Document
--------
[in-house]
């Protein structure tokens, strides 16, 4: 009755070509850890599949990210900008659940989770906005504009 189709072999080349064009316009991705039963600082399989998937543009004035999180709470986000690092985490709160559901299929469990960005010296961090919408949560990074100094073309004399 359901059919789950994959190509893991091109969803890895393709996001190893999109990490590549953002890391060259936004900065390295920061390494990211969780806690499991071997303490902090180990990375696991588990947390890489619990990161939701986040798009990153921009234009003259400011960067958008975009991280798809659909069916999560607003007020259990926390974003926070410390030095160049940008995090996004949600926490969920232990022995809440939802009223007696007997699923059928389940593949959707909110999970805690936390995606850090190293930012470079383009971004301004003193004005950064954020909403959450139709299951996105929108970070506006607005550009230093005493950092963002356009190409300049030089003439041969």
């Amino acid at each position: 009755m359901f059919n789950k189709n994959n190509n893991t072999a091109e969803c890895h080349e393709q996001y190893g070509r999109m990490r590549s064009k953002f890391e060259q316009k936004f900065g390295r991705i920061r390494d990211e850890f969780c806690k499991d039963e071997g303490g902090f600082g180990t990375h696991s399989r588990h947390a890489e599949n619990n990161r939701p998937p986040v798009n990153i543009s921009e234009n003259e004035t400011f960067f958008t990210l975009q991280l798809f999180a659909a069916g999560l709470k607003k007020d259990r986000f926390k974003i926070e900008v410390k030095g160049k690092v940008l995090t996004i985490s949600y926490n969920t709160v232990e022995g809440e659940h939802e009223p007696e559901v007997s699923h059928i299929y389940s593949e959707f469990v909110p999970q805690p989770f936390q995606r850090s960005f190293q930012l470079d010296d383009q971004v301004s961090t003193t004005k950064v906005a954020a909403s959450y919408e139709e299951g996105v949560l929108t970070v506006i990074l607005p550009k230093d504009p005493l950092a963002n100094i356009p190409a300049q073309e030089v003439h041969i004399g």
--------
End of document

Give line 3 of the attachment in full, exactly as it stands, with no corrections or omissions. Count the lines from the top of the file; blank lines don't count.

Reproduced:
């Amino acid at each position: 009755m359901f059919n789950k189709n994959n190509n893991t072999a091109e969803c890895h080349e393709q996001y190893g070509r999109m990490r590549s064009k953002f890391e060259q316009k936004f900065g390295r991705i920061r390494d990211e850890f969780c806690k499991d039963e071997g303490g902090f600082g180990t990375h696991s399989r588990h947390a890489e599949n619990n990161r939701p998937p986040v798009n990153i543009s921009e234009n003259e004035t400011f960067f958008t990210l975009q991280l798809f999180a659909a069916g999560l709470k607003k007020d259990r986000f926390k974003i926070e900008v410390k030095g160049k690092v940008l995090t996004i985490s949600y926490n969920t709160v232990e022995g809440e659940h939802e009223p007696e559901v007997s699923h059928i299929y389940s593949e959707f469990v909110p999970q805690p989770f936390q995606r850090s960005f190293q930012l470079d010296d383009q971004v301004s961090t003193t004005k950064v906005a954020a909403s959450y919408e139709e299951g996105v949560l929108t970070v506006i990074l607005p550009k230093d504009p005493l950092a963002n100094i356009p190409a300049q073309e030089v003439h041969i004399g």